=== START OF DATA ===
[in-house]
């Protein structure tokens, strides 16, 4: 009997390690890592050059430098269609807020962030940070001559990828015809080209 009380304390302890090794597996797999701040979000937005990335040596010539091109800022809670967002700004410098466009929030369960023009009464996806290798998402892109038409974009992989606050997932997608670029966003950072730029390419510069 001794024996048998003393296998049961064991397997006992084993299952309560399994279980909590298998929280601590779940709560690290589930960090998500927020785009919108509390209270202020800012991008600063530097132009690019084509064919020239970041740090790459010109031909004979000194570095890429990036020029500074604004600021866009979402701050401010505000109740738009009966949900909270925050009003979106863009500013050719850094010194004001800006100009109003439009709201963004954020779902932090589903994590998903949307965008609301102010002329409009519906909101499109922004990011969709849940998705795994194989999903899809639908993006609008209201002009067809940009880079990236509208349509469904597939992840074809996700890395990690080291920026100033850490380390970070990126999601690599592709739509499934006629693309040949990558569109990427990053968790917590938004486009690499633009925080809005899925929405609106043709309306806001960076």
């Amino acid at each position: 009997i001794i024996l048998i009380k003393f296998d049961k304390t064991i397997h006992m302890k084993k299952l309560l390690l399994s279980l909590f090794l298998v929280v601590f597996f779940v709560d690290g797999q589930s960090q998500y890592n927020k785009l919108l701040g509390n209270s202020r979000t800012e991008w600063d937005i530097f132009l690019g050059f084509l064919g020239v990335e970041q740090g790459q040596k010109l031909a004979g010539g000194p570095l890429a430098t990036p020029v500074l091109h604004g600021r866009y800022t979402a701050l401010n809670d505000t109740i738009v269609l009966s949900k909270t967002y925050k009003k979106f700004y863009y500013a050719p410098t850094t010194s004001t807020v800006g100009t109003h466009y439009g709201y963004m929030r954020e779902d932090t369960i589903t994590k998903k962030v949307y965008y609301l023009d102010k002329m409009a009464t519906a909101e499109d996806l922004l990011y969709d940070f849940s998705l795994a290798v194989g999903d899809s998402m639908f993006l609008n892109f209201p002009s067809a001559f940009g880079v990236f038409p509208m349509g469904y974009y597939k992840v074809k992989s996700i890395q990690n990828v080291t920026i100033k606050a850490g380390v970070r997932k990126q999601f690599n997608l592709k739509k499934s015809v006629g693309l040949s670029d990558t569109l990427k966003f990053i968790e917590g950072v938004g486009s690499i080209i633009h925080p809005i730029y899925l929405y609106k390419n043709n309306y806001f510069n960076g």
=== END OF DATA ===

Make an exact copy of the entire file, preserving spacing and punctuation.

[in-house]
């Protein structure tokens, strides 16, 4: 009997390690890592050059430098269609807020962030940070001559990828015809080209 009380304390302890090794597996797999701040979000937005990335040596010539091109800022809670967002700004410098466009929030369960023009009464996806290798998402892109038409974009992989606050997932997608670029966003950072730029390419510069 001794024996048998003393296998049961064991397997006992084993299952309560399994279980909590298998929280601590779940709560690290589930960090998500927020785009919108509390209270202020800012991008600063530097132009690019084509064919020239970041740090790459010109031909004979000194570095890429990036020029500074604004600021866009979402701050401010505000109740738009009966949900909270925050009003979106863009500013050719850094010194004001800006100009109003439009709201963004954020779902932090589903994590998903949307965008609301102010002329409009519906909101499109922004990011969709849940998705795994194989999903899809639908993006609008209201002009067809940009880079990236509208349509469904597939992840074809996700890395990690080291920026100033850490380390970070990126999601690599592709739509499934006629693309040949990558569109990427990053968790917590938004486009690499633009925080809005899925929405609106043709309306806001960076």
């Amino acid at each position: 009997i001794i024996l048998i009380k003393f296998d049961k304390t064991i397997h006992m302890k084993k299952l309560l390690l399994s279980l909590f090794l298998v929280v601590f597996f779940v709560d690290g797999q589930s960090q998500y890592n927020k785009l919108l701040g509390n209270s202020r979000t800012e991008w600063d937005i530097f132009l690019g050059f084509l064919g020239v990335e970041q740090g790459q040596k010109l031909a004979g010539g000194p570095l890429a430098t990036p020029v500074l091109h604004g600021r866009y800022t979402a701050l401010n809670d505000t109740i738009v269609l009966s949900k909270t967002y925050k009003k979106f700004y863009y500013a050719p410098t850094t010194s004001t807020v800006g100009t109003h466009y439009g709201y963004m929030r954020e779902d932090t369960i589903t994590k998903k962030v949307y965008y609301l023009d102010k002329m409009a009464t519906a909101e499109d996806l922004l990011y969709d940070f849940s998705l795994a290798v194989g999903d899809s998402m639908f993006l609008n892109f209201p002009s067809a001559f940009g880079v990236f038409p509208m349509g469904y974009y597939k992840v074809k992989s996700i890395q990690n990828v080291t920026i100033k606050a850490g380390v970070r997932k990126q999601f690599n997608l592709k739509k499934s015809v006629g693309l040949s670029d990558t569109l990427k966003f990053i968790e917590g950072v938004g486009s690499i080209i633009h925080p809005i730029y899925l929405y609106k390419n043709n309306y806001f510069n960076g």